Results of GCSEs published today have shown that the number of students taking ICT has fallen by a further 17 per cent.
Last year 73,519 students took a GCSE in ICT and this year the figure fell to 61,022.
Symantec has echoed the Royal Society’s concerns about the standard of ICT education in schools, and said the current syllabus “too boring”.
"Students today have grown up surrounded by computers. By the time they reach their GCSEs they are already skilled enough on a computer to do most jobs,” said Tony Osborn, manager of UK public sector at Symantec.
“If we are going to extend their interest in ICT, we need to find topics that make the subject appeal to them, as well as teach them [new things],” He said. He added that information security should be included within the curriculum.
Osborn said that he also acts as a volunteer speaker for children’s charity ChildNet, where he highlights the dangers that surround children online.
“They are far more interested in poisoned Facebook applications, dirty music downloads and credit card phishing attacks than the more bland aspects of ICT,” he said.
“Students too often look at ICT without realising there is a fun and rewarding side to it.”
The Institution of Engineering and Technology (IET) also warned that the falling numbers of ICT GCSE students should be noted because it will have a negative impact on the economy.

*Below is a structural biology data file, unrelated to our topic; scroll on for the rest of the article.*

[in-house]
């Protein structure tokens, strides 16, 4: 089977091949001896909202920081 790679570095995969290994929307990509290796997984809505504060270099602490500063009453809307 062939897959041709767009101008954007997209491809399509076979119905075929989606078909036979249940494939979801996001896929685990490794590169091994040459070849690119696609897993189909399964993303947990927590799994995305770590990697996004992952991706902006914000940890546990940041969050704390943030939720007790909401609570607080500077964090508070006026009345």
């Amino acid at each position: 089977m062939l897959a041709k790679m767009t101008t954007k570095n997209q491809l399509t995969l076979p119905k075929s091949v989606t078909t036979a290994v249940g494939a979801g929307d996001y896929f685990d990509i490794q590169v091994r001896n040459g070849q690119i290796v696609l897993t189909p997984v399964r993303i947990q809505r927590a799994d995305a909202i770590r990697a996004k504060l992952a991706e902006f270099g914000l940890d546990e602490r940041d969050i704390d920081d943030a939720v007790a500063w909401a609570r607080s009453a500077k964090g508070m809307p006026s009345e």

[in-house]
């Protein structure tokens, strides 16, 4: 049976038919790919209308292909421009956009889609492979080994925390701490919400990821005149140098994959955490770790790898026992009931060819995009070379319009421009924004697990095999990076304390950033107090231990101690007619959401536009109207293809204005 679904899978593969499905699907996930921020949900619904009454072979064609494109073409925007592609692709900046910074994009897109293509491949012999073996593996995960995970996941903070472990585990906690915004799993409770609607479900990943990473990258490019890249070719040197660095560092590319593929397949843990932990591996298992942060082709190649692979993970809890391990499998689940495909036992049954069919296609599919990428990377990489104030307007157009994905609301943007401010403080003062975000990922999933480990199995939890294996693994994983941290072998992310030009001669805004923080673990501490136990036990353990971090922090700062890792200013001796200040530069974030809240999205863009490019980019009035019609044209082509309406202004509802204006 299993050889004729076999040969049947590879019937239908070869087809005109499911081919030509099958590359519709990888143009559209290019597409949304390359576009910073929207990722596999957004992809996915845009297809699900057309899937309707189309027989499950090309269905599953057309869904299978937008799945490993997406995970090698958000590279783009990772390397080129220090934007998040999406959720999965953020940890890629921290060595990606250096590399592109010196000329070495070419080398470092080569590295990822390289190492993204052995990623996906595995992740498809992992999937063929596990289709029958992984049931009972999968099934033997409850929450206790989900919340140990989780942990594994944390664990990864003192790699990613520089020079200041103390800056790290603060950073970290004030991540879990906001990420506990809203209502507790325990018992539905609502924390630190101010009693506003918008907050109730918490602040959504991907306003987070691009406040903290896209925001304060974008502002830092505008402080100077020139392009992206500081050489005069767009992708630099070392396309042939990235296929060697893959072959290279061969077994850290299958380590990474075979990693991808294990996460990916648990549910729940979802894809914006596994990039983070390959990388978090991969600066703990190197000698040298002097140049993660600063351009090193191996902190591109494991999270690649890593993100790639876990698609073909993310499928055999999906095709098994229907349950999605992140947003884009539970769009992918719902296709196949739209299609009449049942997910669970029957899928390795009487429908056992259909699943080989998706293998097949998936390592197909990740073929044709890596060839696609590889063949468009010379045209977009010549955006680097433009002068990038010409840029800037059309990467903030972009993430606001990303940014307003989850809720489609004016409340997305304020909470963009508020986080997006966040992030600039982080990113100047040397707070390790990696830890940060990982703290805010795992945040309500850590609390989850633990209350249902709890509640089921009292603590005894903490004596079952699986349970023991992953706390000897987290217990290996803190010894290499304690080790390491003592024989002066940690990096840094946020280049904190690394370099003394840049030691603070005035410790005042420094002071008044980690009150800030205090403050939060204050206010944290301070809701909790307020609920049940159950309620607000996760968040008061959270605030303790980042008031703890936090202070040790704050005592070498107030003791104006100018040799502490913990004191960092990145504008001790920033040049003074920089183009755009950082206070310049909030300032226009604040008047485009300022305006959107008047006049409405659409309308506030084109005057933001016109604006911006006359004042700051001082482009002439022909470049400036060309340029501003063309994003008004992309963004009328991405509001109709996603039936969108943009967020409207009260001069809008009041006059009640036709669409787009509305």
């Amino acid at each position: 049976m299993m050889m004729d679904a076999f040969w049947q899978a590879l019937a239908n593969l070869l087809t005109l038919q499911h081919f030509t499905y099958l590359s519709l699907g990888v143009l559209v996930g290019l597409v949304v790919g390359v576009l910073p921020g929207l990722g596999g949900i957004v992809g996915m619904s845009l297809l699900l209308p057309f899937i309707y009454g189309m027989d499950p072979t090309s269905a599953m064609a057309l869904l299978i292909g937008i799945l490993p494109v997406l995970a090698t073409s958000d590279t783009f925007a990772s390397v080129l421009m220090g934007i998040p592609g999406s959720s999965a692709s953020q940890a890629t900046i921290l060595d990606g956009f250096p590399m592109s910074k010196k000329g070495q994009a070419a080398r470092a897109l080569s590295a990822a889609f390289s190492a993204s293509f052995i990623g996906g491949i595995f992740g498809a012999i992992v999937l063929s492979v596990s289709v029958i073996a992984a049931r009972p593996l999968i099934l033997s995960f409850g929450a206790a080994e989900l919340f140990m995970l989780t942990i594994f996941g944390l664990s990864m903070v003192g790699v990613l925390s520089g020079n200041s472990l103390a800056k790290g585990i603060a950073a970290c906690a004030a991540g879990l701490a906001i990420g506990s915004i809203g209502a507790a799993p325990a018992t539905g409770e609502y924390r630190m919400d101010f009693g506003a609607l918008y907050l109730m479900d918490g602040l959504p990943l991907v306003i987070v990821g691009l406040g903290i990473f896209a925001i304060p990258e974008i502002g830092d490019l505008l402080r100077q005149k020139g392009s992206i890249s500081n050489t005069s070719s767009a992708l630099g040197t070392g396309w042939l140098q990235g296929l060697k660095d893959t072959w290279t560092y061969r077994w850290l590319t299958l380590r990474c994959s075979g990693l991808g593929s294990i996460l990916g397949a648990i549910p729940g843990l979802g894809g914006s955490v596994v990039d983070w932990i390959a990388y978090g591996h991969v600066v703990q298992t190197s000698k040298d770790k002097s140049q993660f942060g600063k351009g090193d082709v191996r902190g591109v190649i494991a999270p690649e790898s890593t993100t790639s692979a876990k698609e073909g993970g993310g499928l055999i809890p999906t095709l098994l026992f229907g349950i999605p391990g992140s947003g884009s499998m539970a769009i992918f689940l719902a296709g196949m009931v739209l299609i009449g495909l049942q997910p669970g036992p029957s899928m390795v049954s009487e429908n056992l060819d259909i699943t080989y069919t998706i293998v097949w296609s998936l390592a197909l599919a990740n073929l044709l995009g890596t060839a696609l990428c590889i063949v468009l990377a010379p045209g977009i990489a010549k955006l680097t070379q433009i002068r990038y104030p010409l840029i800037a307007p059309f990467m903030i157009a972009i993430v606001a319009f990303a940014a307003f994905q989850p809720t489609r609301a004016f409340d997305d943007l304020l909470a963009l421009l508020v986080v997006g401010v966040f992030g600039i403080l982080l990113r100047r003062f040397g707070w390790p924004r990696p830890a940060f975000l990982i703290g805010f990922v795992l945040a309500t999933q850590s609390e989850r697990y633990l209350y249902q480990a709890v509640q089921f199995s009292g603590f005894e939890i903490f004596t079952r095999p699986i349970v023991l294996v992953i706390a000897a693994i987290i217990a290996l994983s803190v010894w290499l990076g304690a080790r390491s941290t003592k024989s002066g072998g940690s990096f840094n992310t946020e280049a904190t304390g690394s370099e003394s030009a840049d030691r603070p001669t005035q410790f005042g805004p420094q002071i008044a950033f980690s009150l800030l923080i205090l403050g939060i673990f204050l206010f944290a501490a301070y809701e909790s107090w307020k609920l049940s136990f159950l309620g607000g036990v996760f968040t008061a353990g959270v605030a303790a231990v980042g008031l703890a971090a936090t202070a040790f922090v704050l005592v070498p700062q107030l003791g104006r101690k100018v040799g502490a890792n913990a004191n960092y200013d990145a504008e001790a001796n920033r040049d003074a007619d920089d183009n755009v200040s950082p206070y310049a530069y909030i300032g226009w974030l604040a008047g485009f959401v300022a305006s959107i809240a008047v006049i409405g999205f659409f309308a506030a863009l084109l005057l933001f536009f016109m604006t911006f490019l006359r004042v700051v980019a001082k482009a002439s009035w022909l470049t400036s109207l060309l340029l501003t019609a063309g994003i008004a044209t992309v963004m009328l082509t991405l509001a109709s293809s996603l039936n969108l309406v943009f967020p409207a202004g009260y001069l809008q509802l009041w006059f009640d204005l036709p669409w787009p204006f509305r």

The institution said that more than a third of engineering companies report a lack of confidence in recruiting enough suitably qualified professionals to meet the needs of their businesses. About 20 per cent of science-related professional jobs in the UK are filled by immigrants demonstrating how significant the problem has become.
The IET said that it continually encourages action that can help fill the skills gap by showing young people how exciting and rewarding careers in technology can be. It runs a series of awards and scholarships programmes that attempt to encourage young people to pursue science and technology subjects.
The Confederation of British Industry (CBI) has urged employers to follow Symantec and the IET in helping attract young people to study IT.
A report by the CBI showed that 67 per cent of employers believe they can encourage the study of science, technology, engineering and maths by engaging with schools.